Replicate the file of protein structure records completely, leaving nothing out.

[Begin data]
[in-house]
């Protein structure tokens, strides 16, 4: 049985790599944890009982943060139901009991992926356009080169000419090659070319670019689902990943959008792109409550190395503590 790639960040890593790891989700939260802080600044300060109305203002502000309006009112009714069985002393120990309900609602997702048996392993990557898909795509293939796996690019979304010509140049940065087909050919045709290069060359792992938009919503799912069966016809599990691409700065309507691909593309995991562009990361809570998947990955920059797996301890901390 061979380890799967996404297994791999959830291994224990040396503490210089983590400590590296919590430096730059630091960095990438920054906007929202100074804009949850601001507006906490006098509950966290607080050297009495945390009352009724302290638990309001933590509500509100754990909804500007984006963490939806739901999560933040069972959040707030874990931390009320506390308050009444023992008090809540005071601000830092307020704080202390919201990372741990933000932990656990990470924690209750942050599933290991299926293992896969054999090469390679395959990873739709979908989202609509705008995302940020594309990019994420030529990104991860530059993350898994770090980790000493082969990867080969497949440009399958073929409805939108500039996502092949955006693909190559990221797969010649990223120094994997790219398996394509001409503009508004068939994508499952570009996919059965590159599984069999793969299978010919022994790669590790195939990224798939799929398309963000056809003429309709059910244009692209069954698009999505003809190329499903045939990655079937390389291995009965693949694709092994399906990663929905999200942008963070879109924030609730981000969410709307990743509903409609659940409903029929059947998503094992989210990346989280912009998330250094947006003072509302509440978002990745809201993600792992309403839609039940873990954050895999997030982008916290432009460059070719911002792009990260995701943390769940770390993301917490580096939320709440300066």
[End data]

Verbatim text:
[in-house]
């Protein structure tokens, strides 16, 4: 049985790599944890009982943060139901009991992926356009080169000419090659070319670019689902990943959008792109409550190395503590 790639960040890593790891989700939260802080600044300060109305203002502000309006009112009714069985002393120990309900609602997702048996392993990557898909795509293939796996690019979304010509140049940065087909050919045709290069060359792992938009919503799912069966016809599990691409700065309507691909593309995991562009990361809570998947990955920059797996301890901390 061979380890799967996404297994791999959830291994224990040396503490210089983590400590590296919590430096730059630091960095990438920054906007929202100074804009949850601001507006906490006098509950966290607080050297009495945390009352009724302290638990309001933590509500509100754990909804500007984006963490939806739901999560933040069972959040707030874990931390009320506390308050009444023992008090809540005071601000830092307020704080202390919201990372741990933000932990656990990470924690209750942050599933290991299926293992896969054999090469390679395959990873739709979908989202609509705008995302940020594309990019994420030529990104991860530059993350898994770090980790000493082969990867080969497949440009399958073929409805939108500039996502092949955006693909190559990221797969010649990223120094994997790219398996394509001409503009508004068939994508499952570009996919059965590159599984069999793969299978010919022994790669590790195939990224798939799929398309963000056809003429309709059910244009692209069954698009999505003809190329499903045939990655079937390389291995009965693949694709092994399906990663929905999200942008963070879109924030609730981000969410709307990743509903409609659940409903029929059947998503094992989210990346989280912009998330250094947006003072509302509440978002990745809201993600792992309403839609039940873990954050895999997030982008916290432009460059070719911002792009990260995701943390769940770390993301917490580096939320709440300066």